Hello JamO, thank you very much for the quick and comprehensive reply. This will be very helpful going forward, especially the optimum characteristics of the guitar (although a guitar used with MG does not have to have these). The most interesting thing is the suggestion of thinner strings; it is a usual assumption in standard guitar to midi converters that thicker strings are better than thin. I’m looking forward to experimenting with this in the future.
I did a bit of experimenting with my "synth " guitar (a heavy Strat type with big neck, not terribly resonant, and EMGs with a single coil tap in the bridge), and indeed the best response was with the bridge pickup in single coil mode. This guitar has fairly heavy strings, but worked flawlessly with MG2 when the MG parameters were set up properly.
As an aside, if a player has tracking or glitching problems with some synth plugins but not with others, it helps to check the plugin with a keyboard to see if the plugin’s tones have excessive attack speed or other atypical characteristics. I was pulling my hair out troubleshooting tones from the Waldorf PPG plugin with MG, but found the PPG tones had unusual attack settings that sounded like poor tracking, but was in the patch itself (present with a keyboard).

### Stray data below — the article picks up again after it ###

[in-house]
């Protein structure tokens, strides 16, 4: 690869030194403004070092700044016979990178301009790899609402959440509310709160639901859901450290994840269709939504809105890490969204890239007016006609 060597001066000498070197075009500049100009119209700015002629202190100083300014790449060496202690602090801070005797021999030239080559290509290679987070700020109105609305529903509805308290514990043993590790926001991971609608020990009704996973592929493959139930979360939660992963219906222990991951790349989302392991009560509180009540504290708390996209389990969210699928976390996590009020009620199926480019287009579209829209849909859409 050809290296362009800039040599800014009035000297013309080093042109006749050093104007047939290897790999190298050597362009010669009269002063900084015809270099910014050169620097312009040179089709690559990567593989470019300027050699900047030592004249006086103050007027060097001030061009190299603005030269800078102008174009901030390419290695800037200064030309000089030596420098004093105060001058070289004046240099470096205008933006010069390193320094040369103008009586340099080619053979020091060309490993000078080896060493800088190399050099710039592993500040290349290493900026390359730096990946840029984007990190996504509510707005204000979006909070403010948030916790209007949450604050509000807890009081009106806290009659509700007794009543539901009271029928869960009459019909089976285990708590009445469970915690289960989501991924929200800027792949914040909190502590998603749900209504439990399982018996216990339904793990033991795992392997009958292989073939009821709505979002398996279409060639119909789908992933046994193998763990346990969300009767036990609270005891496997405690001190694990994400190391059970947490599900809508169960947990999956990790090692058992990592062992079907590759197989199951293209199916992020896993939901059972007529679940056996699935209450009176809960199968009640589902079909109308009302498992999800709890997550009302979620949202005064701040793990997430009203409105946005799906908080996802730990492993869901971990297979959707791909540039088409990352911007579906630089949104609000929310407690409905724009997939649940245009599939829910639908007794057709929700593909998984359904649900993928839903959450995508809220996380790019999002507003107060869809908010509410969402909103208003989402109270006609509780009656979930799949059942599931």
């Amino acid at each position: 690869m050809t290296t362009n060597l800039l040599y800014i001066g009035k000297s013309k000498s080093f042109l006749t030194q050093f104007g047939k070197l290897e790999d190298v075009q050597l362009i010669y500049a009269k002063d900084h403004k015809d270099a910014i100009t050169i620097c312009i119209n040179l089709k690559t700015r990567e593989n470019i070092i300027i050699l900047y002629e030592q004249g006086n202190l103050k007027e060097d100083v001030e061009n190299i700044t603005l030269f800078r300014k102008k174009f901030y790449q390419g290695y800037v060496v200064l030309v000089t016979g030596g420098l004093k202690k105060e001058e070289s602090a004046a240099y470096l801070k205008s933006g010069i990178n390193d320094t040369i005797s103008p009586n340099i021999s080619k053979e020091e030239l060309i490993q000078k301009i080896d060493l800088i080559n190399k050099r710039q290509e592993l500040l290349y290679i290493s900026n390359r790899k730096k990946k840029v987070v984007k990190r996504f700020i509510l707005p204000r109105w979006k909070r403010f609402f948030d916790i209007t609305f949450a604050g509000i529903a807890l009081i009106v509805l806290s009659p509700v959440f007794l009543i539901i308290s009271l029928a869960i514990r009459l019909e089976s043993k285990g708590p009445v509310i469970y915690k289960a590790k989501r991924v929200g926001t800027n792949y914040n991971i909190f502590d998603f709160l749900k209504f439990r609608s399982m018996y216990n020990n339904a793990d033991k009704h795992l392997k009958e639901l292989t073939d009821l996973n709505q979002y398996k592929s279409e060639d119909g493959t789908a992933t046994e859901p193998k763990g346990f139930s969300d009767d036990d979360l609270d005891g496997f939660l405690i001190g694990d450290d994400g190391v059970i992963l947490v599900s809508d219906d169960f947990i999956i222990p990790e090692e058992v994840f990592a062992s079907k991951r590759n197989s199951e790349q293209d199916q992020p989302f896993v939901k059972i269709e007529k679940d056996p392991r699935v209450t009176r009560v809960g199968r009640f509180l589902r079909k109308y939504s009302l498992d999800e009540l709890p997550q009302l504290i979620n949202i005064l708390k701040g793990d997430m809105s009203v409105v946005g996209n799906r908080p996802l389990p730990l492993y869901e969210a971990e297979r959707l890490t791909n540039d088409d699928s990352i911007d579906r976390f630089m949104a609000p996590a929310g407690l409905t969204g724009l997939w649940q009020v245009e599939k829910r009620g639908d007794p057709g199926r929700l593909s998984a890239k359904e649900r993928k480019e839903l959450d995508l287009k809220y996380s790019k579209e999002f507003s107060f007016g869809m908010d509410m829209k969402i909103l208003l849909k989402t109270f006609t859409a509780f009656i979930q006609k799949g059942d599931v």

I’ve been using midi guitar since the mid 80s (started with a GM-70 Roland system with G-202 guitar) and have used about everything since, including my current GR-55. But honestly the tracking and overall playing quality of MG with plugins are comparable with a well set up Roland GR-55 with internal sounds, but you are not limited to the Roland tones with MG. And the midi out of every Roland 13 pin product I’ve used has been fairly awful. Basically MG has made the Roland system obsolete unless you need different patches on each string.
Bravo for creating what is frankly a miraculous product!!